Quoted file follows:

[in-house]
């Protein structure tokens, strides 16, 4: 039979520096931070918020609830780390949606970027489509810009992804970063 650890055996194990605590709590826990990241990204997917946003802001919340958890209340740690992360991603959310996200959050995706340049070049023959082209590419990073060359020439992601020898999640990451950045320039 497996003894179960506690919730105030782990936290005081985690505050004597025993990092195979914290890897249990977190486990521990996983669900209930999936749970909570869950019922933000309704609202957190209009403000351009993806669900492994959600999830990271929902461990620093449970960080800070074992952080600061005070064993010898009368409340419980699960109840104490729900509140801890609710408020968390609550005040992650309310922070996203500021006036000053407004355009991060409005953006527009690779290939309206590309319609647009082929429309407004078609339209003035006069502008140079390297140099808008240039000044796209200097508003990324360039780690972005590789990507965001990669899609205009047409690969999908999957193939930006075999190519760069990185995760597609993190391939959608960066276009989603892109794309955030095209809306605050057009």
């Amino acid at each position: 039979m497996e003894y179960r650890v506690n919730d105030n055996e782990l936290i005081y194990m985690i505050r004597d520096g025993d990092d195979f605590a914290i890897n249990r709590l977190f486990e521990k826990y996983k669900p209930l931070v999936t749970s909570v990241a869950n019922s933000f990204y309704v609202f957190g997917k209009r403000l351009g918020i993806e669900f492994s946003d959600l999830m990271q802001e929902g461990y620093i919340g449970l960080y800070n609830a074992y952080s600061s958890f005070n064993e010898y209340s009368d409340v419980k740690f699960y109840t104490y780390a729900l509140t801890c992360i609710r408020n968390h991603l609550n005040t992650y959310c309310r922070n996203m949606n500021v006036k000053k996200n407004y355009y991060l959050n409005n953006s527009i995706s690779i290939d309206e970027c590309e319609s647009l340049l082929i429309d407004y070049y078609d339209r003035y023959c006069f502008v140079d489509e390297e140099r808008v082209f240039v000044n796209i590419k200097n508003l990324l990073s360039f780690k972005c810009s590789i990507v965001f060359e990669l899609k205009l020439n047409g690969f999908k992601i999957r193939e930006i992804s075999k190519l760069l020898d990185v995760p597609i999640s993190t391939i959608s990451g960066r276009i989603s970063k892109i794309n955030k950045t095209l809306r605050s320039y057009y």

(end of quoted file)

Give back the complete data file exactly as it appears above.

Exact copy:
[in-house]
């Protein structure tokens, strides 16, 4: 039979520096931070918020609830780390949606970027489509810009992804970063 650890055996194990605590709590826990990241990204997917946003802001919340958890209340740690992360991603959310996200959050995706340049070049023959082209590419990073060359020439992601020898999640990451950045320039 497996003894179960506690919730105030782990936290005081985690505050004597025993990092195979914290890897249990977190486990521990996983669900209930999936749970909570869950019922933000309704609202957190209009403000351009993806669900492994959600999830990271929902461990620093449970960080800070074992952080600061005070064993010898009368409340419980699960109840104490729900509140801890609710408020968390609550005040992650309310922070996203500021006036000053407004355009991060409005953006527009690779290939309206590309319609647009082929429309407004078609339209003035006069502008140079390297140099808008240039000044796209200097508003990324360039780690972005590789990507965001990669899609205009047409690969999908999957193939930006075999190519760069990185995760597609993190391939959608960066276009989603892109794309955030095209809306605050057009």
């Amino acid at each position: 039979m497996e003894y179960r650890v506690n919730d105030n055996e782990l936290i005081y194990m985690i505050r004597d520096g025993d990092d195979f605590a914290i890897n249990r709590l977190f486990e521990k826990y996983k669900p209930l931070v999936t749970s909570v990241a869950n019922s933000f990204y309704v609202f957190g997917k209009r403000l351009g918020i993806e669900f492994s946003d959600l999830m990271q802001e929902g461990y620093i919340g449970l960080y800070n609830a074992y952080s600061s958890f005070n064993e010898y209340s009368d409340v419980k740690f699960y109840t104490y780390a729900l509140t801890c992360i609710r408020n968390h991603l609550n005040t992650y959310c309310r922070n996203m949606n500021v006036k000053k996200n407004y355009y991060l959050n409005n953006s527009i995706s690779i290939d309206e970027c590309e319609s647009l340049l082929i429309d407004y070049y078609d339209r003035y023959c006069f502008v140079d489509e390297e140099r808008v082209f240039v000044n796209i590419k200097n508003l990324l990073s360039f780690k972005c810009s590789i990507v965001f060359e990669l899609k205009l020439n047409g690969f999908k992601i999957r193939e930006i992804s075999k190519l760069l020898d990185v995760p597609i999640s993190t391939i959608s990451g960066r276009i989603s970063k892109i794309n955030k950045t095209l809306r605050s320039y057009y």